control circuit rather than in the power circuit.
Power is provided for exhausting steam from the oven and cooling magnetrons and
other components. Considerable care has been taken to insure long life by running
the electrical components cool. The air in commercial kitchens is usually hot, grease
laden, and frequently full of lint. The electronic components in the range operate
at relatively high power and must be kept cool if long and trouble-free operation
is to be achieved. Cooling air, therefore, is drawn in at the front, where the air
is most apt to be cool and free of grease when the range is placed in a row of other
cooking equipment. The air is then filtered and forced over the electrical components
and out through openings in the back of the cabinet.
The microwave ovens are designed to operate on 208 to 230 volts, single phase,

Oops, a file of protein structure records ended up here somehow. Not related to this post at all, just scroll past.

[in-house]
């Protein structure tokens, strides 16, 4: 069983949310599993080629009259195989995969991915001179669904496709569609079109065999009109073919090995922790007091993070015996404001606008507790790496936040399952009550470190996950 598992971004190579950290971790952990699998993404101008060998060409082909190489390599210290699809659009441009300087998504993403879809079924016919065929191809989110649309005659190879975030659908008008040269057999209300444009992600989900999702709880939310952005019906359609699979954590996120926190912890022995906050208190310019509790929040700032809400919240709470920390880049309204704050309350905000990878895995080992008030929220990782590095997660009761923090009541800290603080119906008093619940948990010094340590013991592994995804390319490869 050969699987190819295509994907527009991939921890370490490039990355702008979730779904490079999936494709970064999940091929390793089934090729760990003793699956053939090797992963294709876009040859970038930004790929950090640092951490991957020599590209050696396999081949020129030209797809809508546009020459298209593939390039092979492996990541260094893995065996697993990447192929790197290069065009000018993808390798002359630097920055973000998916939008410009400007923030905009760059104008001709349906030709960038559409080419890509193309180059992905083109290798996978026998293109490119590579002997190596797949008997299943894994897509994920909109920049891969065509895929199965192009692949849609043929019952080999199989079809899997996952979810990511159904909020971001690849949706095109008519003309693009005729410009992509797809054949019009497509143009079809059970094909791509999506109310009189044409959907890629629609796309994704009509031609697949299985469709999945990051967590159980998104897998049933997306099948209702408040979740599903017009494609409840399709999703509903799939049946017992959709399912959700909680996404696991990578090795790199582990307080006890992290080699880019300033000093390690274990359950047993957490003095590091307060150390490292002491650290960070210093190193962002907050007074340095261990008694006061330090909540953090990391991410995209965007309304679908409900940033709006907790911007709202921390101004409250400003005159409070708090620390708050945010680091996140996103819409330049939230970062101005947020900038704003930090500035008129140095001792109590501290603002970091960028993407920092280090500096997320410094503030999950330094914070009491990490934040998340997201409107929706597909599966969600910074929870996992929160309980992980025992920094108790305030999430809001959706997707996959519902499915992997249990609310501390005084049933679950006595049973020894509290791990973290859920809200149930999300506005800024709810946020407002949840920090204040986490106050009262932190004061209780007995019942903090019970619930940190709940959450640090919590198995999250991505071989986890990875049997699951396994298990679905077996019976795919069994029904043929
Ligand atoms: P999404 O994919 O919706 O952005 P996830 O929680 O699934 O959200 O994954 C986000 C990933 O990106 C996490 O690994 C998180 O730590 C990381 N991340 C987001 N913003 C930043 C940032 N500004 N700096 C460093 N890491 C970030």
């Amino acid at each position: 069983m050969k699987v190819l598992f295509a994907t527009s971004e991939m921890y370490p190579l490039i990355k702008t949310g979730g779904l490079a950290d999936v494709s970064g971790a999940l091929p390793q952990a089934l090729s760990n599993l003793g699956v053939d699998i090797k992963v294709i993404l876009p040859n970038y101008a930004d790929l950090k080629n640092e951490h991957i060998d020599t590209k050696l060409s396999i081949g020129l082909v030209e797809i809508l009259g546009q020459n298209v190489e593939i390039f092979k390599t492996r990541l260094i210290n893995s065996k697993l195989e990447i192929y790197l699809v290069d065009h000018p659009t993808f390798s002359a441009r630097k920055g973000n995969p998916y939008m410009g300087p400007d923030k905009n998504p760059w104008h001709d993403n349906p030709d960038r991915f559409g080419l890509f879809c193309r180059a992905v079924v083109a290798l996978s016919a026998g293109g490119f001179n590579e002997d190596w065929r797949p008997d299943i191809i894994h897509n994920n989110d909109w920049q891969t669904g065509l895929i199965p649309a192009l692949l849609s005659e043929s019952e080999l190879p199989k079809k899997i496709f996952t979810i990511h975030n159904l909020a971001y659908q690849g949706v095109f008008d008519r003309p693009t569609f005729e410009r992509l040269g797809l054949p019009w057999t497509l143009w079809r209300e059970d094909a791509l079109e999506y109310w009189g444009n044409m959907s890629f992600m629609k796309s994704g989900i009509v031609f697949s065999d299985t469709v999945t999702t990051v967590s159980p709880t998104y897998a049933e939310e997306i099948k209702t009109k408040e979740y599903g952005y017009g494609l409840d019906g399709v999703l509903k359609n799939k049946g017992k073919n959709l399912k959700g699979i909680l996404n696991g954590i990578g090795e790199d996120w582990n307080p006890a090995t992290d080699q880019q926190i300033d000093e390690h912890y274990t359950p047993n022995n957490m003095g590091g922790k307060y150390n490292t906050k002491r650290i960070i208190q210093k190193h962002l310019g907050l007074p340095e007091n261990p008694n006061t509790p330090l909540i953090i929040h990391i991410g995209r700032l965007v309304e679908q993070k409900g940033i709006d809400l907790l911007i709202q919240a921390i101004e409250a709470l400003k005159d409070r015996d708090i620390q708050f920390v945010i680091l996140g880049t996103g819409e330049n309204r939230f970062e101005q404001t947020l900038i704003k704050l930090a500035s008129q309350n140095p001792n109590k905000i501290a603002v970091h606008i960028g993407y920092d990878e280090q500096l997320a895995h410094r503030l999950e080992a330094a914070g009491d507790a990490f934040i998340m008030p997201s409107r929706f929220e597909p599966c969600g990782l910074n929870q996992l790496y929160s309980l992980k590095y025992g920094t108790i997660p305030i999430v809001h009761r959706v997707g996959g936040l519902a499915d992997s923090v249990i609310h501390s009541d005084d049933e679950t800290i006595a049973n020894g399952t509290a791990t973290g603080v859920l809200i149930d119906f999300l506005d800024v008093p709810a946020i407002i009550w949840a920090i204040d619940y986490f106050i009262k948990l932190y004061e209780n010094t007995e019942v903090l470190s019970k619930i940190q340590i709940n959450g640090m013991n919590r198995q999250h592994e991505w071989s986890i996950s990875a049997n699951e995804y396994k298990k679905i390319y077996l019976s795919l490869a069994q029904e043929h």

60 cycles. The neutral wire carries no current and can be used for grounding. The
conversion from 208 to 230 volts is made by changing a transformer tap within the
range. The large model consumes about 1.02 kw on standby and about 5.3 kw on high
heat. The power demand for the small model is half of that of the large range.
The efficiency of the magnetron itself is about 50 percent; that is, about half
of the power supplied to the magnetron is fed into the oven as microwave power.
Over 90 percent of this power is converted to heat in the food. The remaining 10
percent is dissipated in random heating.
Nuclear Bomb Test at the Bikini Atoll
Posted August 8, 2019(original 1/28/2014)